12. One more thing before we proceed to deal with the question in hand. Under section 5, the exemption need not necessarily be unqualified. The opening words of sub-section (1) of section 5 make it clear that the exemption is subject to the conditions or exceptions, if any, set out against each of the goods specified in column 3 of Schedule I. It would thus appear that Schedule I might include goods which, for the sake of convenience, may be described as (1) 'generally exempted goods' and (2) 'conditionally exempted goods'. In the first category will fall goods the sale or purchase of which is free from all taxes without any qualification. To illustrate, reference may be made to entry 4 in Schedule I, which exempts eggs from the levy of all taxes without any condition or exception. In the second category will fall goods, the sale or purchase of which is free from all taxes subject to (a) exceptions or (b) conditions. The conditions may confine the exemption (i) to a particular variety of goods, or (ii) to the specified seller, or (iii) to the specified purchaser, or the exemption may be made dependent upon the end-use of the product and so on and so forth. To illustrate, under entry 1(b), the sale or purchase of khari and butter biscuits is free from all taxes except when sold in packets or sealed containers. This is an illustration of exemption subject to exception. Under entry 6(b), the sale or purchase of wood of limda, pipla, baval and vadla sold in a form other than firewood is free from all taxes when sold for the purpose of being used as firewood or for the purpose of manufacturing agricultural implement, carts, bullock-carts and spare parts thereof. This is an illustration of exemption confined to a variety of goods and made relatable to its use. Entry 6(c) deals with coal gas and the sale or purchase thereof is free from all taxes when sold by a gas supply company to a local authority for consumption by such local authority for the purposes of street lighting. This is an example of exemption dependent not only upon the end-use of the goods but also confined to specified seller and buyer. It is clear, therefore, that Schedule I does not include only those goods which are generally exempt but also those which are conditionally exempt.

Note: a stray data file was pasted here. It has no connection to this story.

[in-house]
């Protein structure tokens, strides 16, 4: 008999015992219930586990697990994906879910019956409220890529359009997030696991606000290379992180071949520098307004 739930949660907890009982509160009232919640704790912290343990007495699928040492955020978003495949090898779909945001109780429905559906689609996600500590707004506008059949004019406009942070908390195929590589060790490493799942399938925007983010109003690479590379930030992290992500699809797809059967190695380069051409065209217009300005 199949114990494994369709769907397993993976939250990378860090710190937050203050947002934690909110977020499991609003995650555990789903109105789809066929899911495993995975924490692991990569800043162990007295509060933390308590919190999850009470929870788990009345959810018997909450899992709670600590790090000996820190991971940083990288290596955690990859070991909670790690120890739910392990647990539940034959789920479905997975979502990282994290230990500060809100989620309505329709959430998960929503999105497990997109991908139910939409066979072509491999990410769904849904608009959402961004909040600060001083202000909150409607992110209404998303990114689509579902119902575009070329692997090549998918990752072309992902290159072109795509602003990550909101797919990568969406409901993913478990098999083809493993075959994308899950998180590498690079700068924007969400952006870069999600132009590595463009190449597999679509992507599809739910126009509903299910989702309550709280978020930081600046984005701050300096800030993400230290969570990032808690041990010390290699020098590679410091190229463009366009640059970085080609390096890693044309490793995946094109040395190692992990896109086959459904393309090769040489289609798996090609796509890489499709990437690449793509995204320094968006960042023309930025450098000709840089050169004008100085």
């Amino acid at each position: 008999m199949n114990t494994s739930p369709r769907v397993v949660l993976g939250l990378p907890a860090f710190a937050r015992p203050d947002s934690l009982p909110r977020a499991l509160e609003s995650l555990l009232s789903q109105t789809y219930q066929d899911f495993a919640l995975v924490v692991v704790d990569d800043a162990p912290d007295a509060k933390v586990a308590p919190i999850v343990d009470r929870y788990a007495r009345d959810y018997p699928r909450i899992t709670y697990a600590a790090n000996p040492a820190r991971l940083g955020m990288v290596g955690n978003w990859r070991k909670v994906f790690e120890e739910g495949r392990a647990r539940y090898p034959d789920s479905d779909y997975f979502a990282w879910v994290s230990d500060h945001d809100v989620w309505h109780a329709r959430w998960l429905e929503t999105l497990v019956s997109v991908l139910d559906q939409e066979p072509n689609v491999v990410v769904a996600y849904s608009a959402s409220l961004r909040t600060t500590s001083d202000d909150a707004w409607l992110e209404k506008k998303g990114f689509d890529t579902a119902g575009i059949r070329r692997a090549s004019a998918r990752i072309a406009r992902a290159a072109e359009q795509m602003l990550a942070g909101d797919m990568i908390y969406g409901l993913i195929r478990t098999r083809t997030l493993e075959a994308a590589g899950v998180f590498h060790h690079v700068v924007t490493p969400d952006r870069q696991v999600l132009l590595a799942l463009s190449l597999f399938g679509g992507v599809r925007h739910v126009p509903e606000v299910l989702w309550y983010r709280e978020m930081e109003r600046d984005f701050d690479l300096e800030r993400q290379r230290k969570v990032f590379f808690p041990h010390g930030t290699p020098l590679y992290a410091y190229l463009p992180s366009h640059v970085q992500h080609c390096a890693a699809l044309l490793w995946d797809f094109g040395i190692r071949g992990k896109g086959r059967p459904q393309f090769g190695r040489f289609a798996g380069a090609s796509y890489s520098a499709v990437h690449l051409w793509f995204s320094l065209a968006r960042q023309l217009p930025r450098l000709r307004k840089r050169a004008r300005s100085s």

13. Similar is the position in relation to exemption under section 49. Under sub-section (1) exemption is made subject to the conditions or exemptions, if any, specified in relation to the classes of sales or purchases enumerated therein. Accordingly, sales to or by specified persons or agencies are exempt from the payment of the whole of the tax depending upon the end-use of the goods. Under sub-section (2) also, exemption may be subject to conditions which the State Government may impose. The schedule to the notification dated 29th April, 1970, issued by the State Government under sub-section (2) contains instances of transactions of sales of purchases, as the case may be, or of both, in specified goods which are generally exempt as also instances where such transactions, in order to be wholly exempt from payment of any tax, have to satisfy certain conditions. To illustrate, under entry 35, sales or purchases of ropes made by hand from yarn waste are exempt from the whole of tax without any condition. This is an illustration of an unqualified exemption to a transaction of sale and purchase (both) of the specified commodity. Another instance of a similar nature, but where the unqualified exemption is confined only to the sale transactions, is to be found in entry 25, which relates to mechanically produced cattle feed. As an illustration of conditional exemption reference may be made to entry 5 with which we are immediately concerned in the present case. Thereunder, sales of goods other than prohibited goods by a registered dealer to an electrical undertaking certified for the purpose by the Commissioner are exempt from the whole of tax provided the electrical undertaking furnishes to the selling dealer a certificate in form C stating inter alia that the goods purchased are required for use in the generation or distribution or both of electrical energy by the undertaking. This is an exemption to the transaction of sale alone and that too if the sale is in favour of a specified purchaser for a specified use. These various illustrations point in the direction that, like exemptions under section 5, under section 49 sale and/or purchase or (sic) (2) conditionally exempted transactions of sale and/or purchase.